June 13, 2013 § Leave a comment
I’ve been hearing a lot of comic book fans calling themselves “feminists” lately, notable since comic books are historically viewed as one of the most sexist of mediums. A lot of this talk has to do with how much people love the new Captain Marvel, a book with a clear feminist intent, the talk about Scarlett Witch being in Joss Whedon’s Avengers 2, and the characterization of Lois Lane in the new Superman film. After years of women rejecting the feminist label (mainly due, I suspect, to the lack of femininity in the image of Second Wave feminists) it’s a relief to see women reclaiming the name. « Read the rest of this entry »
April 16, 2013 § Leave a comment
Wonder Women! The Untold Story of American Superheroines is a well-thought and well-crafted examination of the female action heroine in American popular culture, but, at least in the broadcast version, the film completely neglects to mention the women who inspired the Amazonian Princess herself.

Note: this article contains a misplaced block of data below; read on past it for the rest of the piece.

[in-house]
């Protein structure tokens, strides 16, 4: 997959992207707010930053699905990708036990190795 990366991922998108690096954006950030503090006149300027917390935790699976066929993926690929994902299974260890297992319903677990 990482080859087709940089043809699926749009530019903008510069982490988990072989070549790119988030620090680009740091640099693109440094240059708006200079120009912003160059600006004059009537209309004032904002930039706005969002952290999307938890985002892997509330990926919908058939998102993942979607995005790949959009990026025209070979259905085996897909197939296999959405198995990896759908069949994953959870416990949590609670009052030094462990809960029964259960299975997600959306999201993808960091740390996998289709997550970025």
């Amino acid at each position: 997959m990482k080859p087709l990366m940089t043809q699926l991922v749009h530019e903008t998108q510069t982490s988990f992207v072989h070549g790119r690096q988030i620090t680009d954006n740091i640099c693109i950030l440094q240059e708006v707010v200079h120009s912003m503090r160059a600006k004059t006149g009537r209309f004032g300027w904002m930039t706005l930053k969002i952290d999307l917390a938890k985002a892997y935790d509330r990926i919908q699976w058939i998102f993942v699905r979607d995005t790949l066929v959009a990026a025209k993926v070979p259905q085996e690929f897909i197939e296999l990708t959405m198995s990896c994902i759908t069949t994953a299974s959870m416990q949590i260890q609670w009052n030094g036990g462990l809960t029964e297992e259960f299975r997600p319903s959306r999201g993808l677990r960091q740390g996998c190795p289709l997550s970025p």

William Moulton Marston, creator of Wonder Woman, based based her on a combination of two women. According to Jodi Picoult (who wrote a Wonder Woman story arc a few years ago):
[Marston] and his wife Elizabeth lived with another woman, Olive Byrne, in a polyamorous relationship. His Wonder Woman was an amalgamation of the women in his life – free-spirited, unconventional, and strong.
A career woman and psychologist, Elizabeth has been described by her daughter Olive as “a small package of dynamite.” Among other accomplishments, Olive Byrne had a Master’s degree from Columbia University. (How many women had one of those in the 1920s?)
Why didn’t these muses make it into the film? Do the filmmakers find polyamory fundamentally at odds with feminism? Or is the arrangement simply too distracting from the point the film is trying to make?
Or maybe they just don’t want fans to know that the Superman-Wonder Woman-Lois Lane love triangle is a total non-issue.
Be sure to check out my horror webcomic MetaMorphosis! “War is Hell. Home is worse.”